Spain is preparing legislation that would impose a 5.0 percent tax on streaming giants like Netflix with the funds used to boost Spanish cinematic production, the government said on Friday.

Online streaming giants face rise in tax to fund Spanish productions
Founder and CEO of Netflix Reed Hastings speaks during a keynote speech at the Mobile World Congress in Barcelona on February 27, 2017. LLUIS GENE / AFP

The draft law, which would tax online entertainment platforms on the basis of earnings generated in Spain, seeks to bring existing legislation “in line with the reality of the market where new audiovisual players have multiplied as a result of new technologies”, an economy ministry statement said.

The reform is part of the government's Digital Spain 2025 strategy, one of whose aims is to improve the country's appeal as one of the most attractive locations for shooting films and series.

The text “extends the obligation to fund European audiovisual production to those providers offering services in Spain even if they're not based there” in a nod to platforms like Netflix, HBO, Disney and Amazon Prime Video.

“Providers with a turnover of more than 50 million euros generated from services in Spain must allocate 5.0 percent of these revenues to finance European audiovisual works or as a contribution to the Cinematography Protection Fund,” it says.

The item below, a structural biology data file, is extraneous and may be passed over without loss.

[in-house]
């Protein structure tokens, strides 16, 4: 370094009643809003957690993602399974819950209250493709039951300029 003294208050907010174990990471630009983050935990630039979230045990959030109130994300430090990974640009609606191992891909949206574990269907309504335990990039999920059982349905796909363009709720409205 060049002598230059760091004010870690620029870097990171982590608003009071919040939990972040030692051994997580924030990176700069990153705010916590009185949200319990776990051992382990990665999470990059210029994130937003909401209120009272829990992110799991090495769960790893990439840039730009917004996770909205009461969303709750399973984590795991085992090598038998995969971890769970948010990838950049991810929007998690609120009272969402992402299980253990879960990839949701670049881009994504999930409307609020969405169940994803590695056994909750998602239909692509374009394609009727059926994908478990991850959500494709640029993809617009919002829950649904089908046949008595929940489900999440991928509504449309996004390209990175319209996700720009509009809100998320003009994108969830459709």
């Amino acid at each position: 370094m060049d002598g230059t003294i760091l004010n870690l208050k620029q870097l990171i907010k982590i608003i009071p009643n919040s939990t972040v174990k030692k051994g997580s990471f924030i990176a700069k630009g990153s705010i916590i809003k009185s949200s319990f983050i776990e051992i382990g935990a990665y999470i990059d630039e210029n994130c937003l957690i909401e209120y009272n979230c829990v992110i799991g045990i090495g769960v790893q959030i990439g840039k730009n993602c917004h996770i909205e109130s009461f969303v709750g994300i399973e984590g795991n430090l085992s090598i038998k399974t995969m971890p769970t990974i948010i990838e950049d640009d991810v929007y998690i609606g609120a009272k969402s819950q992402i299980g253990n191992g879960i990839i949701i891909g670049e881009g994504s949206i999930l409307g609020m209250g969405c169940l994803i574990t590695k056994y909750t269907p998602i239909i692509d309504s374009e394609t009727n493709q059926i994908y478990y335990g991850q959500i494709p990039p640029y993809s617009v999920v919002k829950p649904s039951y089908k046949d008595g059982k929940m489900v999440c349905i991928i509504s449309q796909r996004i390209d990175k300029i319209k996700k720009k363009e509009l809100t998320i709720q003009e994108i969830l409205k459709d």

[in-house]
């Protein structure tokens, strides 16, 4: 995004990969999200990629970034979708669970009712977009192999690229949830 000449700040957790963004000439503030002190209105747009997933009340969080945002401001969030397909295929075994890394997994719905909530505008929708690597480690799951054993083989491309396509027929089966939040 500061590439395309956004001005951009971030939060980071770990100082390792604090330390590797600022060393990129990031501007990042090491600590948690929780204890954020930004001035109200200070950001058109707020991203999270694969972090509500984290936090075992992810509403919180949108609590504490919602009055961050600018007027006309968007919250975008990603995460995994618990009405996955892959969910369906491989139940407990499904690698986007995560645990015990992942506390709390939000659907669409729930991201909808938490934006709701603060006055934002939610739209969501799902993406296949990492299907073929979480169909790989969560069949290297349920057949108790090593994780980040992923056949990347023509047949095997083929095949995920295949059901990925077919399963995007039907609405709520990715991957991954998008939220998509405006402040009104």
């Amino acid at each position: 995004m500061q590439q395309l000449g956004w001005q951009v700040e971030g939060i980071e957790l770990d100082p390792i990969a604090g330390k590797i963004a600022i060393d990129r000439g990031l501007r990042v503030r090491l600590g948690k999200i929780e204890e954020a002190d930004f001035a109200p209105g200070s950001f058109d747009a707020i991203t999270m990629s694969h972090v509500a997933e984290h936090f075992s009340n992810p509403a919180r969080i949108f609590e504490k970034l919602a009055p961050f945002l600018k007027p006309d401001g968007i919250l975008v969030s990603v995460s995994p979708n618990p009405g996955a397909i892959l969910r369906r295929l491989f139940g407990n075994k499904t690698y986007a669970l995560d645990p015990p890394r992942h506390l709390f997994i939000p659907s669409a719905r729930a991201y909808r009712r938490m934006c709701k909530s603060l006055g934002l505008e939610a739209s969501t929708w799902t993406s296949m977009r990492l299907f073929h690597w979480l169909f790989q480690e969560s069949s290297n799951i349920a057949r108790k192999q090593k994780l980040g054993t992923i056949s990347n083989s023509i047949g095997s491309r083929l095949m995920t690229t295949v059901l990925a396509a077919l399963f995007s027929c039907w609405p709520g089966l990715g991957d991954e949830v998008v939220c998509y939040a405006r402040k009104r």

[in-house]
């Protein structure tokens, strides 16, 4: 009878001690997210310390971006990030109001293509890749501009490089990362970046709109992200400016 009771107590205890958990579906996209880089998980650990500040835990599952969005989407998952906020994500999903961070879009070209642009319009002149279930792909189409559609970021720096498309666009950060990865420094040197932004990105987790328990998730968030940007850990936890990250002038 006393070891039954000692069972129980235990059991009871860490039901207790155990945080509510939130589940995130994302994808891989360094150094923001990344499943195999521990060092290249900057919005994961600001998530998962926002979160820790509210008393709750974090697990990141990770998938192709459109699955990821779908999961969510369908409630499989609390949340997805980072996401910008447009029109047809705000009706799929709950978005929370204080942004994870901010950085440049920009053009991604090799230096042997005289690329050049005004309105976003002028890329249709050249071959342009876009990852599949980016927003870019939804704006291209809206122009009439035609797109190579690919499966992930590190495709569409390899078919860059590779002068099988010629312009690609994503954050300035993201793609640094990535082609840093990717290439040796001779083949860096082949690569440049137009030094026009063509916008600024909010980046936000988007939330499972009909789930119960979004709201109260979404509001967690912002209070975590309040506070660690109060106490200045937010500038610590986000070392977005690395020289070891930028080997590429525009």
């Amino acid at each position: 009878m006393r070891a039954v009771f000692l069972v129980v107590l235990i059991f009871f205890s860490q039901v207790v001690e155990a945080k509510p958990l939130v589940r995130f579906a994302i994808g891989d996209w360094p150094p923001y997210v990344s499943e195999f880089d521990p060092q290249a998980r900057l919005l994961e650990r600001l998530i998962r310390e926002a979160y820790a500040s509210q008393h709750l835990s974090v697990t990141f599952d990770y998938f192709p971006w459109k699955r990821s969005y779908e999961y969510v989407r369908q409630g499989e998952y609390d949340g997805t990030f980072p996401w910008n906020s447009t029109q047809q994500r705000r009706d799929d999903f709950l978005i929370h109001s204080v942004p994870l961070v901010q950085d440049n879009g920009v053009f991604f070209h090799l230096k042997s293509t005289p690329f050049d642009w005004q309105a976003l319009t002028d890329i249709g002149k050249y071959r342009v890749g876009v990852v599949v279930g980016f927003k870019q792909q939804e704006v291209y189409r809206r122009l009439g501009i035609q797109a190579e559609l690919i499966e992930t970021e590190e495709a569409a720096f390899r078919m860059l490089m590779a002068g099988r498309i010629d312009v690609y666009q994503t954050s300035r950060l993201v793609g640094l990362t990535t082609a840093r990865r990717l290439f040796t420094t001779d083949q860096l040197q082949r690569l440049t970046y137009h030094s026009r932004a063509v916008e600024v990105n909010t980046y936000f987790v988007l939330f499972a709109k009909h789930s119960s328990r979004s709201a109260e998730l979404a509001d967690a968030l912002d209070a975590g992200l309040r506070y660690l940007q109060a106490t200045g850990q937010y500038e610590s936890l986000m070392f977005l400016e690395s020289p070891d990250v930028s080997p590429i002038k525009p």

Of that amount, 70 percent must be used to finance audiovisual works by independent producers, and a minimum of 40 percent must be used to fund independent films “in any of Spain's official languages”.

For those earning under 50 million euros, that 5.0 percent can be diverted into buying the rights to finished European productions, but at least 70 percent must go towards works by independent producers.

Those earning under 10 million euros in Spain will be exempt from the proposed tax.

Global giants such as Amazon, Google and Netflix often pay very little tax in nations where they are not physically present, presenting a major challenge for many countries.

Early last month, the Spanish government gave final approval to a 3.0 percent tax on revenues generated by digital giants such as Google, Apple, Facebook and Amazon which will come into effect within three months.

It will apply to all internet giants with annual global sales of over 750 million euros and 3.0 million euros in Spain.